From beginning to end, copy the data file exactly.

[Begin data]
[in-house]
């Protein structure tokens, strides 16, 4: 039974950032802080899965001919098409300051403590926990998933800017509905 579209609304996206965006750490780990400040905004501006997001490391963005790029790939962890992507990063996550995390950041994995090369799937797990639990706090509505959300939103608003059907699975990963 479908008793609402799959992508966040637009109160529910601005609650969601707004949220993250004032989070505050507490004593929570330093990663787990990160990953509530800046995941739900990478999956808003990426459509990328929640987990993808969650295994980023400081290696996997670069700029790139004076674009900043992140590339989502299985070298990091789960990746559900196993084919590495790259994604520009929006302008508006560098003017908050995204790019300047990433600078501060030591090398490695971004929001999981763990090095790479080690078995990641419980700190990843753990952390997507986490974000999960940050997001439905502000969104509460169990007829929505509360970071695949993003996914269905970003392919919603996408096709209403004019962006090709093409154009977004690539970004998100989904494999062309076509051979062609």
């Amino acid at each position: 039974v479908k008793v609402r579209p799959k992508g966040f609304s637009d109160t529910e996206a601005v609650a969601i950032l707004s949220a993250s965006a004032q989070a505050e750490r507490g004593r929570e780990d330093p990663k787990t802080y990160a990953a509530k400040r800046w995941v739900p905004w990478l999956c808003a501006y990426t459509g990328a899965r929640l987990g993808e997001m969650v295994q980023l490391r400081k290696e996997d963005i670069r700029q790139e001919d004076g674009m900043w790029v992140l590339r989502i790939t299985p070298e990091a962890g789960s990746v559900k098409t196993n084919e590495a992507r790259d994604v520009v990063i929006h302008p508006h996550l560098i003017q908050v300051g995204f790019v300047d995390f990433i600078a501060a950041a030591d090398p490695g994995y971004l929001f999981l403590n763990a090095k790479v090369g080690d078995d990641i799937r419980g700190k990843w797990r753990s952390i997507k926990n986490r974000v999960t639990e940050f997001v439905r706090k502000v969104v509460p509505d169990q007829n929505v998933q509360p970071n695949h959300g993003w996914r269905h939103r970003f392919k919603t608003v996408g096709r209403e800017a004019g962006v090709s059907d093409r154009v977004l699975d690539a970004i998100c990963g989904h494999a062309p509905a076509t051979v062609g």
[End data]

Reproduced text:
[in-house]
């Protein structure tokens, strides 16, 4: 039974950032802080899965001919098409300051403590926990998933800017509905 579209609304996206965006750490780990400040905004501006997001490391963005790029790939962890992507990063996550995390950041994995090369799937797990639990706090509505959300939103608003059907699975990963 479908008793609402799959992508966040637009109160529910601005609650969601707004949220993250004032989070505050507490004593929570330093990663787990990160990953509530800046995941739900990478999956808003990426459509990328929640987990993808969650295994980023400081290696996997670069700029790139004076674009900043992140590339989502299985070298990091789960990746559900196993084919590495790259994604520009929006302008508006560098003017908050995204790019300047990433600078501060030591090398490695971004929001999981763990090095790479080690078995990641419980700190990843753990952390997507986490974000999960940050997001439905502000969104509460169990007829929505509360970071695949993003996914269905970003392919919603996408096709209403004019962006090709093409154009977004690539970004998100989904494999062309076509051979062609």
């Amino acid at each position: 039974v479908k008793v609402r579209p799959k992508g966040f609304s637009d109160t529910e996206a601005v609650a969601i950032l707004s949220a993250s965006a004032q989070a505050e750490r507490g004593r929570e780990d330093p990663k787990t802080y990160a990953a509530k400040r800046w995941v739900p905004w990478l999956c808003a501006y990426t459509g990328a899965r929640l987990g993808e997001m969650v295994q980023l490391r400081k290696e996997d963005i670069r700029q790139e001919d004076g674009m900043w790029v992140l590339r989502i790939t299985p070298e990091a962890g789960s990746v559900k098409t196993n084919e590495a992507r790259d994604v520009v990063i929006h302008p508006h996550l560098i003017q908050v300051g995204f790019v300047d995390f990433i600078a501060a950041a030591d090398p490695g994995y971004l929001f999981l403590n763990a090095k790479v090369g080690d078995d990641i799937r419980g700190k990843w797990r753990s952390i997507k926990n986490r974000v999960t639990e940050f997001v439905r706090k502000v969104v509460p509505d169990q007829n929505v998933q509360p970071n695949h959300g993003w996914r269905h939103r970003f392919k919603t608003v996408g096709r209403e800017a004019g962006v090709s059907d093409r154009v977004l699975d690539a970004i998100c990963g989904h494999a062309p509905a076509t051979v062609g």